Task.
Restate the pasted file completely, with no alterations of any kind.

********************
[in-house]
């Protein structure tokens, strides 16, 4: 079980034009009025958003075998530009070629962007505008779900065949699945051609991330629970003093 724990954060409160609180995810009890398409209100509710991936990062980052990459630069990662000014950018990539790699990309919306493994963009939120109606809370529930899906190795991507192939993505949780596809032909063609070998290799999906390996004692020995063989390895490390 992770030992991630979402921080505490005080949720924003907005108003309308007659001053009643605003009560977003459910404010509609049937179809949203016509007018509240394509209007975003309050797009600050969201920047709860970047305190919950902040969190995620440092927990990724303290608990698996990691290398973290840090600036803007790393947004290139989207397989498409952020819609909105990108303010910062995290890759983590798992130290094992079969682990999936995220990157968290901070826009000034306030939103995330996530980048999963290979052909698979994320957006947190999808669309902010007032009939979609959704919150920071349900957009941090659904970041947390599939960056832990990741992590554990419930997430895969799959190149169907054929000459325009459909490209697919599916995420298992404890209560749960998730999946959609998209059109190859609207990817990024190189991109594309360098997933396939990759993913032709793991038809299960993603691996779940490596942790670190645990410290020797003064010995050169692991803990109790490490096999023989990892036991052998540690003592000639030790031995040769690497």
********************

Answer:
[in-house]
């Protein structure tokens, strides 16, 4: 079980034009009025958003075998530009070629962007505008779900065949699945051609991330629970003093 724990954060409160609180995810009890398409209100509710991936990062980052990459630069990662000014950018990539790699990309919306493994963009939120109606809370529930899906190795991507192939993505949780596809032909063609070998290799999906390996004692020995063989390895490390 992770030992991630979402921080505490005080949720924003907005108003309308007659001053009643605003009560977003459910404010509609049937179809949203016509007018509240394509209007975003309050797009600050969201920047709860970047305190919950902040969190995620440092927990990724303290608990698996990691290398973290840090600036803007790393947004290139989207397989498409952020819609909105990108303010910062995290890759983590798992130290094992079969682990999936995220990157968290901070826009000034306030939103995330996530980048999963290979052909698979994320957006947190999808669309902010007032009939979609959704919150920071349900957009941090659904970041947390599939960056832990990741992590554990419930997430895969799959190149169907054929000459325009459909490209697919599916995420298992404890209560749960998730999946959609998209059109190859609207990817990024190189991109594309360098997933396939990759993913032709793991038809299960993603691996779940490596942790670190645990410290020797003064010995050169692991803990109790490490096999023989990892036991052998540690003592000639030790031995040769690497």